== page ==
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SUGGESTED BY A PICTURE OF PEELE CASTLE, IN A
I Was thy neighbour once, thou rugged Pile!
So pure the sky, so quiet was the air! 5
So like, so very like, was day to day! Whene'er I looked, thy Image still was there; It trembled, but it never passed away.
How perfect was the calm! it seemed no sleep; No mood, which season takes away, or brings: 10 I could have fancied that the mighty Deep Was even the gentlest of all gentle Things.
Ah! Then, if mine had been the Painter's hand,
I would have planted thee, thou hoary Pile
Thou shouldst have seemed a treasure-house
A Picture had it been of lasting ease, 25
Elysian quiet, without toil or strife;
Such, in the fond illusion of my heart,
So once it would have been,—'tis so no more;
Not for a moment could I now behold
This, which I know, I speak with mind serene.
Then, Beaumont, Friend! who would have been
the Friend, If he had lived, of Him whom I deplore, This work of thine I blame not, but commend; This sea in anger, and that dismal shore.
0 'tis a passionate Work!—jet wise and well, 45 Well chosen is the spirit that is here;
That Hulk which labours in the deadly swell, This rueful sky, this pageantry of fear!
And this huge Castle, standing here sublime,
1 love to see the look with which it braves, 50 Cased in the unfeeling armour of old time, The lightning, the fierce wind, and trampling Farewell, farewell the heart that lives alone, Housed in a dream, at distance from the Kind! Such happiness, wherever it be known, 55
Is to be pitied; for 'tis surely blind.
But welcome fortitude, and patient cheer,
TO THE DAISY.
Sweet Flower! belike one day to have
A place upon thy Poet's grave,
I welcome thee once more:
But He, who was on land, at sea,
My Brother, too, in loving thee, 5
Although he loved more silently,
Sleeps by his native shore.
Ah! hopeful, hopeful was the day
When to that Ship he bent his way,
To govern and to guide: 10
His wish was gained: a little time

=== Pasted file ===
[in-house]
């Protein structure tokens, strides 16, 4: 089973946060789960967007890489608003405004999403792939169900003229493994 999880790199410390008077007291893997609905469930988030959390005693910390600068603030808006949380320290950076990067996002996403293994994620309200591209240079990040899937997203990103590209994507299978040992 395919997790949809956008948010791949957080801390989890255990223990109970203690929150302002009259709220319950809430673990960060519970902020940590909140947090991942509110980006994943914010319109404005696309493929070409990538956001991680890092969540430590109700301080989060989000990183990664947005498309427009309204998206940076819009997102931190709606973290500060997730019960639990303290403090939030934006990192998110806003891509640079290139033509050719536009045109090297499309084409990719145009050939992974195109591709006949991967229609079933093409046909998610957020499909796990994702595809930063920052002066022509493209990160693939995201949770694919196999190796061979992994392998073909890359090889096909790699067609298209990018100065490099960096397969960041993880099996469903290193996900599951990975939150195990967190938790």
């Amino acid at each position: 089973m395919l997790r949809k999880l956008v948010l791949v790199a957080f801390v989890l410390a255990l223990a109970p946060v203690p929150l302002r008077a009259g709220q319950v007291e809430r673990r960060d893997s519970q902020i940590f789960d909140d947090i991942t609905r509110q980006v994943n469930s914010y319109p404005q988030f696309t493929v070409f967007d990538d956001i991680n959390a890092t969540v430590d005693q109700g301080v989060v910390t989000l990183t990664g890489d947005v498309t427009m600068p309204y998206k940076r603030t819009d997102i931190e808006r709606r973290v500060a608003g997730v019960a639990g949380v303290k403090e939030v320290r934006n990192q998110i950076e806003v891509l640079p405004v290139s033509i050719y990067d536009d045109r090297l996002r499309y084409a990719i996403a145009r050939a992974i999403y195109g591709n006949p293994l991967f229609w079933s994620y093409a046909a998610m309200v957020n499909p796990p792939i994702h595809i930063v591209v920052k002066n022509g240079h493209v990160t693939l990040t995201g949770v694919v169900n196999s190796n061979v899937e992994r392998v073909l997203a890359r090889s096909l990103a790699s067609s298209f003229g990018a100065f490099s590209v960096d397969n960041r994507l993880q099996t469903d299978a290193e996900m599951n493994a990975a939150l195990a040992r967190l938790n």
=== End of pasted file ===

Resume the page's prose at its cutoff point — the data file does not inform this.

Would bring him back in manhood's prime
And free for life, these hills to climb,
With all his wants supplied.
And full of hope day followed day 15
While that stout Ship at anchor lay
Beside the shores of Wight;
The May had then made all things green;
And, floating there, in pomp serene,
That Ship was goodly to be seen, 20
His pride and his delight!
Yet then, when called ashore, he sought 'The tender peace of rural thought: In more than happy mood To your abodes, bright daisy Flowers! 25 He then would steal at leisure hours, And loved you glittering in your bowers, A starry multitude.
But hark the word !—the ship is gone;—
Returns from her long course:—anon 30
Sets sail:—in season due,
Once more on English earth they stand:
But, when a third time from the land
They parted, sorrow was at hand
For Him and for his crew. 35
Ill-fated Vessel!—ghastly shock!
—At length delivered from the rock,
The deep she hath regained;
And through the stormy night they steer;
Labouring for life, in hope and fear, 40
To reach a safer shore—how near,
Yet not to be attained!
"Silence!" the brave Commander cried;
To that calm word a shriek replied,
It was the last death-shriek. 45
—A few (my soul oft sees that sight)
Survive upon the tall mast's height;
But one dear remnant of the night—
For Him in vain I seek.
Six weeks beneath the moving sea 50
He lay in slumber quietly;
To quit the Ship for which he died,
(All claims of duty satisfied;)
And there they found him at her side; 55
And bore him to the grave.
Yain service! yet not vainly done
Eor this, if other end were none,
That He, who had been cast
Upon a way of life unmeet 60
For such a gentle Soul and sweet,
Should find an undisturbed retreat
Near what he loved, at last—
That neighbourhood of grove and field
A meek man and a brave!
IN MEMORY OF MY BROTHER, JOHN WORDSWORTH,
Commander of the E. I. Company's ship, the Earl of Abergavenny, in which he perished by calamitous shipwreck, Feb. 6th, 1805. Composed near the Mountain track, that leads from Grasmere through Grisdale Hawes, where it descends towards Patterdale.
The Sheep-boy whistled loud, and lo!